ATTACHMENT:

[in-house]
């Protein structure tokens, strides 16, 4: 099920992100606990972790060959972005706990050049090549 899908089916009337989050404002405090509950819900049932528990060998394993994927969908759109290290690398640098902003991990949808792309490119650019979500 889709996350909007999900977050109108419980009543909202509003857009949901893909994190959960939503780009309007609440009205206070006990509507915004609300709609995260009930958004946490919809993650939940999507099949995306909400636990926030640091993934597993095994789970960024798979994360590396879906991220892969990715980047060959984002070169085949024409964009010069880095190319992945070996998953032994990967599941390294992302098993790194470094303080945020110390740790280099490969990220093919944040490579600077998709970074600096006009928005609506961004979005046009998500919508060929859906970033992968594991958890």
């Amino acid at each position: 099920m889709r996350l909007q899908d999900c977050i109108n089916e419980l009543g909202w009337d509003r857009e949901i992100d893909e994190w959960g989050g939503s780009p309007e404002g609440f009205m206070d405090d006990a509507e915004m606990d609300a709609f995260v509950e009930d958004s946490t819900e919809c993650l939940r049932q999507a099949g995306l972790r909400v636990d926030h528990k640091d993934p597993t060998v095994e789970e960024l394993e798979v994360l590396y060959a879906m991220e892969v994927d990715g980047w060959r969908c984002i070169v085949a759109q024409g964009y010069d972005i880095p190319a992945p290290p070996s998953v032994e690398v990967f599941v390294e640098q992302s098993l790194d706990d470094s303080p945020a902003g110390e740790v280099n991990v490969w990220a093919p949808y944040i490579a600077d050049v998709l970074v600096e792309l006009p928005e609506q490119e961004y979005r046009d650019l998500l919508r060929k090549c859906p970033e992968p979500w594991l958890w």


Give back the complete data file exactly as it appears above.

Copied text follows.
[in-house]
């Protein structure tokens, strides 16, 4: 099920992100606990972790060959972005706990050049090549 899908089916009337989050404002405090509950819900049932528990060998394993994927969908759109290290690398640098902003991990949808792309490119650019979500 889709996350909007999900977050109108419980009543909202509003857009949901893909994190959960939503780009309007609440009205206070006990509507915004609300709609995260009930958004946490919809993650939940999507099949995306909400636990926030640091993934597993095994789970960024798979994360590396879906991220892969990715980047060959984002070169085949024409964009010069880095190319992945070996998953032994990967599941390294992302098993790194470094303080945020110390740790280099490969990220093919944040490579600077998709970074600096006009928005609506961004979005046009998500919508060929859906970033992968594991958890």
């Amino acid at each position: 099920m889709r996350l909007q899908d999900c977050i109108n089916e419980l009543g909202w009337d509003r857009e949901i992100d893909e994190w959960g989050g939503s780009p309007e404002g609440f009205m206070d405090d006990a509507e915004m606990d609300a709609f995260v509950e009930d958004s946490t819900e919809c993650l939940r049932q999507a099949g995306l972790r909400v636990d926030h528990k640091d993934p597993t060998v095994e789970e960024l394993e798979v994360l590396y060959a879906m991220e892969v994927d990715g980047w060959r969908c984002i070169v085949a759109q024409g964009y010069d972005i880095p190319a992945p290290p070996s998953v032994e690398v990967f599941v390294e640098q992302s098993l790194d706990d470094s303080p945020a902003g110390e740790v280099n991990v490969w990220a093919p949808y944040i490579a600077d050049v998709l970074v600096e792309l006009p928005e609506q490119e961004y979005r046009d650019l998500l919508r060929k090549c859906p970033e992968p979500w594991l958890w």